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Antibiotic-Resistant Bacteria a Growing Threat to Public Health

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Amid the extensive coverage of a growing Ebola epidemic last fall came news that President Obama had signed an executive order to combat what could become an even more invasive world health threat: antibiotic-resistant bacteria.

“The evolution of antibiotic resistance is now occurring at an alarming rate and is outpacing the development of new countermeasures capable of thwarting infections in humans,” declared an accompanying report from the President’s Council of Advisors on Science and Technology. “This situation threatens patient care, economic growth, public health, agriculture, economic security, and national security.”

The World Health Organization similarly has warned that a “post-antibiotic era – in which common infections and minor injuries can kill – far from being an apocalyptic fantasy, is instead a very real possibility for the 21st century.”

To do its part in the fight against antibiotic resistance, the Vermont Department of Health has joined the U.S. Centers for Disease Control’s (CDC) “Get Smart” program to educate patients and health care providers about proper antibiotic use, says Patsy Kelso, Ph.D., state epidemiologist.

Now that it’s cold and flu season, it’s an ideal time to issue reminders about when – and when not – to prescribe antibiotics.

“Germs that cause colds and flu thrive in winter, resulting in symptoms that make people feel miserable,” Kelso explains. “Antibiotics treat bacterial infections, but they won’t touch an infection caused by a virus, which is the likely culprit for most stuffy noses, sore throats and coughs.”

What is the impact of antibiotic-resistant bacteria?

Overuse and improper use of antibiotics leads to bacterial resistance. It allows infectious organisms to adapt to antibiotics, making drugs less effective. This leaves patients vulnerable to a number of serious infections, such as carbapenem resistant Enterobacteriaceae (CRE), Clostridium difficile (C. diff) and Methicillin‐resistant Staphylococcus Aureus (MRSA),

Each year, 23,000 Americans die and 2 million get sick from antibiotic-resistant infections, according to the CDC. More than half of all deaths are caused by a C. diff – a bacterial infection that causes severe diarrhea and leads to at least 250,000 infections and 14,000 deaths each year in hospitalized patients.

The annual impact of antibiotic resistance on the U.S. economy is estimated at $20 billion to $35 billion in excess direct health care costs, and as much as $35 billion in lost productivity due to missed work time, the CDC says.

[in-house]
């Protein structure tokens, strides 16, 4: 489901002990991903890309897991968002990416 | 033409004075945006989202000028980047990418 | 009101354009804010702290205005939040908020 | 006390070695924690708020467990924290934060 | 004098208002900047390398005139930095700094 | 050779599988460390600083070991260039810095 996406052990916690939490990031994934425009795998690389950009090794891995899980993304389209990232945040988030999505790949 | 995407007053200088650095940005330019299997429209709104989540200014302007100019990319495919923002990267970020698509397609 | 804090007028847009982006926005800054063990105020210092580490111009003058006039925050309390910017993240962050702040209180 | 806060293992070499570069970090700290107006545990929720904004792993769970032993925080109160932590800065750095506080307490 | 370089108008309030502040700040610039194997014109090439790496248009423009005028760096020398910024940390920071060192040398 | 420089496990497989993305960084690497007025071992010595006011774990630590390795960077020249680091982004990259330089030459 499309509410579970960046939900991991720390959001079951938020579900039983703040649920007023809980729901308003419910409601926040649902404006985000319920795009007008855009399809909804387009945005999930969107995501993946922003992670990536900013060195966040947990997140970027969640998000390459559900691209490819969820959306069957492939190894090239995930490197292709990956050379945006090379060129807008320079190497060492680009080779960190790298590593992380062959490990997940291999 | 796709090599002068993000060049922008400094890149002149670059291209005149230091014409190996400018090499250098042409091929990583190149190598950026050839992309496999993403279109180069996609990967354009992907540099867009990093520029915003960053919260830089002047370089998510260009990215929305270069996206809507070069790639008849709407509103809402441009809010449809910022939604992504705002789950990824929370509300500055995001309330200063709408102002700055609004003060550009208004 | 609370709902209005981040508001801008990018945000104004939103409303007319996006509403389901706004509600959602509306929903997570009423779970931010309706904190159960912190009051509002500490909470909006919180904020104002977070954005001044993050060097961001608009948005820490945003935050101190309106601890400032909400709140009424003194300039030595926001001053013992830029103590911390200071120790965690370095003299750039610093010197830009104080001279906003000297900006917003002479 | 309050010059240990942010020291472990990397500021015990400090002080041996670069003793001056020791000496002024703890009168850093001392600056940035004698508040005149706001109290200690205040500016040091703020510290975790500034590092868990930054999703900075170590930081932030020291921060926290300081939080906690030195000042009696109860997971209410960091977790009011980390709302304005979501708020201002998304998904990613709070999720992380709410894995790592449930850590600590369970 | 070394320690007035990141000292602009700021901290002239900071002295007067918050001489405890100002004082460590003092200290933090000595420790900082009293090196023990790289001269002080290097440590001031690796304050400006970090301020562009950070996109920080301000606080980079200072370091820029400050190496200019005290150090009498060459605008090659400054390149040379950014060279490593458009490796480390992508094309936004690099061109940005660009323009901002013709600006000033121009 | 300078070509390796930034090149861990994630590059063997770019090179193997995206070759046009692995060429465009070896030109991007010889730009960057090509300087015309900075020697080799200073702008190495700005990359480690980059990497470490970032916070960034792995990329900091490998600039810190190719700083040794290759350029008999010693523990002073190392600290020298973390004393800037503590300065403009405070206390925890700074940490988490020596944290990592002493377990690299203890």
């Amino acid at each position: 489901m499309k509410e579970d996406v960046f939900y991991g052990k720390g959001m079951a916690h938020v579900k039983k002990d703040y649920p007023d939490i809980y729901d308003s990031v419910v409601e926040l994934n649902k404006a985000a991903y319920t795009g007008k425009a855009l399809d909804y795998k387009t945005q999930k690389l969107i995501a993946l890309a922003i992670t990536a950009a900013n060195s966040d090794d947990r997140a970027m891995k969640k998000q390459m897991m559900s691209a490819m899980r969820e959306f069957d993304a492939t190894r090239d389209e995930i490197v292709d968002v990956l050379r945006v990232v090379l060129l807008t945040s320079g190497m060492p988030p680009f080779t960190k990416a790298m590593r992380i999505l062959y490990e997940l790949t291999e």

Another issue complicated by antibiotic resistance, according to a CDC report on “Antibiotic Resistance Threats in the United States”: “Many of the advances in medical treatment – joint replacements, organ transplants, cancer therapy, and treatment of chronic diseases such as diabetes, asthma, rheumatoid arthritis – are dependent on the ability to fight infections with antibiotics. If that ability is lost, the ability to safely offer people many life-saving and life-improving modern medical advantages will be lost with it.”

How ‘Get Smart’ is getting out the word

The “Get Smart” program is aimed at educating health care providers, hospital administrators, policy makers and patients about the need to decrease inappropriate antibiotic use.

For instance, the Vermont Health Department issued an advisory to providers and pharmacists alerting them to updated guidelines from the American Academy of Pediatrics that promote more stringent criteria in diagnosing ear infections, which could potentially limit antibiotic use. The Health Department also has run an advertising campaign, sponsored a video contest for university students, printed informational inserts for pharmacy bags and organized a continuing medical education event for health care providers to raise awareness about proper antibiotic use.

Americans’ attitudes toward antibiotics

Americans don’t always understand the link between their individual antibiotic use and the greater threat of antibiotic resistance.

Kelso points to a Pew Health Group report on Americans’ Knowledge of and Attitudes Toward Antibiotic Resistance. It indicates that Americans seem aware of what causes antibiotic resistance. However, many don’t always follow through on their best intentions regarding proper antibiotic use.

The report notes that: